There was a 74 year old man in the corridor of my office. As I observed him, I went upto him and called him in and offered tea and a seat. On talking, he poured out to me. He was in trouble as he wanted to correct the DOB of his wife on the pension documents and he has been struggling for months now. Even after I asked, his work was not being done. Then on further talk I found that basically he wanted the new medical card and so we made him a new medical card with old DOB of his wife without going into the process of pension papers.
Similarly, only because of talking I get feedback from people as to where I am lacking and my mistakes. I try to correct them.
M1: Yah. That’s a nice habit. So because of this you may have got the ‘empathetic probationer award’ in railways?
(Me: May be ma’am. Smiling…)
Also, you talked about the female foeticide. Why people still doing it? What should we do? What do you suggest?
Me: Ma’am people have a strong son preference. One, they think that if it is boy then they will earn the dowry and secondly ma’am as our ‘Paramparas’ goes that we cannot eat ‘Roti’ from the home of ‘Beti’. And so, economics of a girl child does not works out for them and so they kill them in the womb itself.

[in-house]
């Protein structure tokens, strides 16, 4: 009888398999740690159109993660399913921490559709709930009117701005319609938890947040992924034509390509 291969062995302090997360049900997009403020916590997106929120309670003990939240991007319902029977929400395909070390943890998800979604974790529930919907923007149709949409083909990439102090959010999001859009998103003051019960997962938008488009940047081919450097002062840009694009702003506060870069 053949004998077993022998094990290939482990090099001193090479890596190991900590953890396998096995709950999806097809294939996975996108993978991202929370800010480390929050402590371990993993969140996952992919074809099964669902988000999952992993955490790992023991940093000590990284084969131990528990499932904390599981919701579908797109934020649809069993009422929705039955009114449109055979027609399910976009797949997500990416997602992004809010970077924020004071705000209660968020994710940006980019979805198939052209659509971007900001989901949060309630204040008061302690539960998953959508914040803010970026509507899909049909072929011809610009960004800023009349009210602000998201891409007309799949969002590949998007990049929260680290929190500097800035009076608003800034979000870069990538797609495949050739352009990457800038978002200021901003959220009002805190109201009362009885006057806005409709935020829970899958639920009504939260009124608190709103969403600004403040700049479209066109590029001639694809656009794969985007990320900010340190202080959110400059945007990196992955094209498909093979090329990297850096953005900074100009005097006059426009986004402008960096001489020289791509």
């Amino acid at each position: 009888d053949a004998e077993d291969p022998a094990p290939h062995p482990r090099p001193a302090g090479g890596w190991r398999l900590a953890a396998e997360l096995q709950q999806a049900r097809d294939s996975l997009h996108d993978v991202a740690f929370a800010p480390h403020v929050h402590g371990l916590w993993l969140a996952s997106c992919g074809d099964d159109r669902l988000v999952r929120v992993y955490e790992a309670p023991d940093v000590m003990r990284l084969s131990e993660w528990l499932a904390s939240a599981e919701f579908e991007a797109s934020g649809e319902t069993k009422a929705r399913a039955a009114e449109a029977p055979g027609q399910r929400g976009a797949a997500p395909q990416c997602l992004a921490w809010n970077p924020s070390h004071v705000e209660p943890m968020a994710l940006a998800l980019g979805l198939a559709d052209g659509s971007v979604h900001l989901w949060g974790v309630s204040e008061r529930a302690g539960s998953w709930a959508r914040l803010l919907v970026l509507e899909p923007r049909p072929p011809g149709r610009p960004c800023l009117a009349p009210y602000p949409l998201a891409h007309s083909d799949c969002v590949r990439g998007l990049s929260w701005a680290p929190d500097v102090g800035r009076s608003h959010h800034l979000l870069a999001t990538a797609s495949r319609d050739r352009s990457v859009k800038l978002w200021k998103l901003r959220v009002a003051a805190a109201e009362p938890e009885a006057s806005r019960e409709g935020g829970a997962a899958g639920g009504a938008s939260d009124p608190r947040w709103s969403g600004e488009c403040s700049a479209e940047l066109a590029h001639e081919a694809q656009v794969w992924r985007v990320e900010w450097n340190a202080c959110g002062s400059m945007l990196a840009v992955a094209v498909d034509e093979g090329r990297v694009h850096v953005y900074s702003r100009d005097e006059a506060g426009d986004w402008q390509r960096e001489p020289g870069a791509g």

But we can change this ma’am. In fact I am happy to say that Haryana has recovered SRB to 910 while the national average has improved to 929 as per NFHS data.
It could be achieved because of strong enforcement of the PCPNDT as Haryana has done a lot of sting operations even in adjacent Punjab and Rajasthan. Also, the main link is the ‘Aasha Didi”. If she tracks every pregnancy and in routine check ups asks the women if there is any pressure from home, then at least the women would have the comfort that she has the support system and so this problem can be tackled.
M1: What are the issues with healthcare and what we are doing about this?
Me: Ma’am the main problem is the lack of human resource as we are currently operating at half the recommended WHO level. Also, health is not seen as one holistic whole. Like, for health it is not needed only medical care but our food systems, agriculture, water, good quality air, nutrition etc. all matters. Also, our budgetary spending on healthcare is just 1.5% of the GDP which is too low.